5. Analyze where sales have come from specifically with all other advertising. Is it quantifiable?

This one is very similar to #4 but the fact is, old-school marketing stinks in terms of its ability to be measured and quantified. Unlike social media, blogging, and inbound marketing that can track specific numbers of leads and sales, most outbound marketing methods have a very, very cloudy Return-On-Investment (ROI).

If a CEO realizes that he can finally start to track real numbers, he may just get excited enough to give you a green light.

7. Show real-time conversations happening online about your product.

Just as Alice’s boss in the opening thought Twitter was ‘a lie’, it’s possible to show real-time mentions of products and services happening all over the world, as well as businesses interacting with those real-time mentions.

8. Survey existing customers/previous leads

Have you ever surveyed your existing customer base and asked them if they would appreciate an educational/how-to blog explaining your products and/or services? Or even better, what would happen if you surveyed your leads that didn’t convert into customers and asked them if your lack of a powerful web presence had any effect on their decision not to choose your company? If but one person says they chose one of your competitors because of their website/social media interaction, I can guarantee you’ll then be in business.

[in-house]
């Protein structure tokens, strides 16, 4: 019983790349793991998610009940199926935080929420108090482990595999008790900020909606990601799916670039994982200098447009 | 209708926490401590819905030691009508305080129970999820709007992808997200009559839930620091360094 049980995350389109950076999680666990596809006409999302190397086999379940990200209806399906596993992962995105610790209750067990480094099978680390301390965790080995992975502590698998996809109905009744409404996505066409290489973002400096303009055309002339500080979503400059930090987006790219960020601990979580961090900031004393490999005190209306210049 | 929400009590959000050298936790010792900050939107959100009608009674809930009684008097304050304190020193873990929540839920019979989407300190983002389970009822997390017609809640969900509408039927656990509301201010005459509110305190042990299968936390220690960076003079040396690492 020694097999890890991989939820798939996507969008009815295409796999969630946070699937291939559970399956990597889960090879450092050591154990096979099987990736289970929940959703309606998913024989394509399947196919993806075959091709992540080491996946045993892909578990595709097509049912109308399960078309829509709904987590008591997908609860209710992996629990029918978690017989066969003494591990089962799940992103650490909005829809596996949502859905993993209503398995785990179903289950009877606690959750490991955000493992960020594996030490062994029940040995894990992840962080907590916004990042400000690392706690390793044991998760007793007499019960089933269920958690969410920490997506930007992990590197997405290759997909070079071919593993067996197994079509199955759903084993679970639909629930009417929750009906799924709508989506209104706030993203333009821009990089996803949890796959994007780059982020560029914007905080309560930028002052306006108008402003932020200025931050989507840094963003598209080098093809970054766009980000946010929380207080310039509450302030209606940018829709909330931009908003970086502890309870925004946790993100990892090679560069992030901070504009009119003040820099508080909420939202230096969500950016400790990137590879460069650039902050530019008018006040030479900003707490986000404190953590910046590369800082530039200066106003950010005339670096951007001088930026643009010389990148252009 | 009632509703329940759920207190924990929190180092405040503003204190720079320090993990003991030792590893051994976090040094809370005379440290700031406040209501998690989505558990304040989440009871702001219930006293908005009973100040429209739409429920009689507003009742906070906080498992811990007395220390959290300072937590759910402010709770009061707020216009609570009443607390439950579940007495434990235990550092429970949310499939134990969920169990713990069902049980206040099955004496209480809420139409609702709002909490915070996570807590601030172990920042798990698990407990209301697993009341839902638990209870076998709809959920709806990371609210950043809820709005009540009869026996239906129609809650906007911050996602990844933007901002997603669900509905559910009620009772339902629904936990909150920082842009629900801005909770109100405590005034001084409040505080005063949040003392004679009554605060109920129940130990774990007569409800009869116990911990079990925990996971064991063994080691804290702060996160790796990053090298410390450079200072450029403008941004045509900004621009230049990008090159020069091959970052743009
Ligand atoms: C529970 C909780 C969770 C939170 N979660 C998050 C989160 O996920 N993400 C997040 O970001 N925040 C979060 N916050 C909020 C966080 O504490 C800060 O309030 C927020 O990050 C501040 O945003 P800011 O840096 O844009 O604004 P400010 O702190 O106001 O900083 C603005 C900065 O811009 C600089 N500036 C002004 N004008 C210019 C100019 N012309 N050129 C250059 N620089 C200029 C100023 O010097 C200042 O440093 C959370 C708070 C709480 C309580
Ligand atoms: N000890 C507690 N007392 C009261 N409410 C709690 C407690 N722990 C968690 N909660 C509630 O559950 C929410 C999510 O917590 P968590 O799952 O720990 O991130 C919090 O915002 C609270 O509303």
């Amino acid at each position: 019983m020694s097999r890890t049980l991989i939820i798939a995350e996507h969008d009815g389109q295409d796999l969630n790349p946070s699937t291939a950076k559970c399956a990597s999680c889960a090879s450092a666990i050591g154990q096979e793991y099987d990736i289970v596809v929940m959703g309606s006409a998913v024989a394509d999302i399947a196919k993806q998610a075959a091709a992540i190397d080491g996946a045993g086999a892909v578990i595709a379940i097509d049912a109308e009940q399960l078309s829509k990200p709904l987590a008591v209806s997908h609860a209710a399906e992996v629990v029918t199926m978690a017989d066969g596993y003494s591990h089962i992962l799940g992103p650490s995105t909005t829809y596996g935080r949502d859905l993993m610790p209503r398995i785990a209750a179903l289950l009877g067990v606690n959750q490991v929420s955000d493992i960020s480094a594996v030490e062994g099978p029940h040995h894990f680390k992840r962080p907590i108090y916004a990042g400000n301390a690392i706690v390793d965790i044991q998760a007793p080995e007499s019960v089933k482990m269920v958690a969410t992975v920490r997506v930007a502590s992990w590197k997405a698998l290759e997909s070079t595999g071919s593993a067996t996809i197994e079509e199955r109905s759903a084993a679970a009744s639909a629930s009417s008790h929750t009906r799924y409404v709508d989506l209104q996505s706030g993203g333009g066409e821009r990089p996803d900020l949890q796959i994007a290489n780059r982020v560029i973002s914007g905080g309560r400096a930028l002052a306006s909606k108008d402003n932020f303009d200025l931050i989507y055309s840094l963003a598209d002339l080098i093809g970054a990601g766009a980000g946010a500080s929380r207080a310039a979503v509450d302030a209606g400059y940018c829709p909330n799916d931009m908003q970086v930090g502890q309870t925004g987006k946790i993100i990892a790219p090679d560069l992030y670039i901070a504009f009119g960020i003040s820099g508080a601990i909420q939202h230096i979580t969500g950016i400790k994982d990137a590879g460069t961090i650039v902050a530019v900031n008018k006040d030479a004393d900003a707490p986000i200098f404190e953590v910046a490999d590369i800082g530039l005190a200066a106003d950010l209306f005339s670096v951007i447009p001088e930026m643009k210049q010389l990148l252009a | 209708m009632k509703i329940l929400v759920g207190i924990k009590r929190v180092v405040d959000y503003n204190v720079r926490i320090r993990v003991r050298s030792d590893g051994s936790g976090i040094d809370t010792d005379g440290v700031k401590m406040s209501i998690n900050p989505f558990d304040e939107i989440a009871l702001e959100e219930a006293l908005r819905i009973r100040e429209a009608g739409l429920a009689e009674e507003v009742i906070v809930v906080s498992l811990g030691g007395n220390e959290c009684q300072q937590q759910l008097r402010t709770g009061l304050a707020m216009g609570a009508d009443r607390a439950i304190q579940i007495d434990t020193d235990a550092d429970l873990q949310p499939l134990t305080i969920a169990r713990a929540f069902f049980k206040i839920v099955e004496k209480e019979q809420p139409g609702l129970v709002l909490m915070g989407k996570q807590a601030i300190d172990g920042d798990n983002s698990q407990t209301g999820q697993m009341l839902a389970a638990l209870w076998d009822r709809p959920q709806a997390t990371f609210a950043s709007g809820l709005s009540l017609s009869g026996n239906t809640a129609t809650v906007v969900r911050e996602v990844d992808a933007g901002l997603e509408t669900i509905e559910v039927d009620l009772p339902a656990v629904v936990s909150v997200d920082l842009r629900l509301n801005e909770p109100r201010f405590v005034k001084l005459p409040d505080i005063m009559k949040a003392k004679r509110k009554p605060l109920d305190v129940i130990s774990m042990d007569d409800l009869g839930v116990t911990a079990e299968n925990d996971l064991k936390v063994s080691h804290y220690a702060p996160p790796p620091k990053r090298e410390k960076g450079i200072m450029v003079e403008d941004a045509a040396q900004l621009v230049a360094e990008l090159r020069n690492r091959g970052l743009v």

9. Hubspot’s Webgrader

Hubspot’s website grader tool was what really started it all for me in March of 2009 when I scored a whopping 17 out of 100 for my company’s website. So mad was I at this low score that I just had to see it rise.

So do yourself a favor and take a moment to try this tool out and if the score isn’t a ‘passing’ grade, print that baby out and neatly set it on your boss’ desk :-).